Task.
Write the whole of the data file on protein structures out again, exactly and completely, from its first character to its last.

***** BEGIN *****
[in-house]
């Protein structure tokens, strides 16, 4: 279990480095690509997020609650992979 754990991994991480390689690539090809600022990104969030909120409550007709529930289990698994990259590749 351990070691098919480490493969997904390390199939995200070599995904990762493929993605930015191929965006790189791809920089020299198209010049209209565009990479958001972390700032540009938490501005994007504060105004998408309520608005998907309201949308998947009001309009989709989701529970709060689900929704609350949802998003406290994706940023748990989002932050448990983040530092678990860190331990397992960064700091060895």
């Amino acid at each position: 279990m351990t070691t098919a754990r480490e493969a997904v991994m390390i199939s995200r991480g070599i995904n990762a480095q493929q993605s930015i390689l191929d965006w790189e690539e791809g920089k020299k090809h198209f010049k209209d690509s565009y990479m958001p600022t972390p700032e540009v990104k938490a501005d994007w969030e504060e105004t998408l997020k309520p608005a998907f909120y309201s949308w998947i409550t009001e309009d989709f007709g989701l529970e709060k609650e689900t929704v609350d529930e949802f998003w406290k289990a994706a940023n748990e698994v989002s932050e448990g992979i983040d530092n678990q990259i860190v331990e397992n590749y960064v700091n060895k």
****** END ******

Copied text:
[in-house]
């Protein structure tokens, strides 16, 4: 279990480095690509997020609650992979 754990991994991480390689690539090809600022990104969030909120409550007709529930289990698994990259590749 351990070691098919480490493969997904390390199939995200070599995904990762493929993605930015191929965006790189791809920089020299198209010049209209565009990479958001972390700032540009938490501005994007504060105004998408309520608005998907309201949308998947009001309009989709989701529970709060689900929704609350949802998003406290994706940023748990989002932050448990983040530092678990860190331990397992960064700091060895």
């Amino acid at each position: 279990m351990t070691t098919a754990r480490e493969a997904v991994m390390i199939s995200r991480g070599i995904n990762a480095q493929q993605s930015i390689l191929d965006w790189e690539e791809g920089k020299k090809h198209f010049k209209d690509s565009y990479m958001p600022t972390p700032e540009v990104k938490a501005d994007w969030e504060e105004t998408l997020k309520p608005a998907f909120y309201s949308w998947i409550t009001e309009d989709f007709g989701l529970e709060k609650e689900t929704v609350d529930e949802f998003w406290k289990a994706a940023n748990e698994v989002s932050e448990g992979i983040d530092n678990q990259i860190v331990e397992n590749y960064v700091n060895k």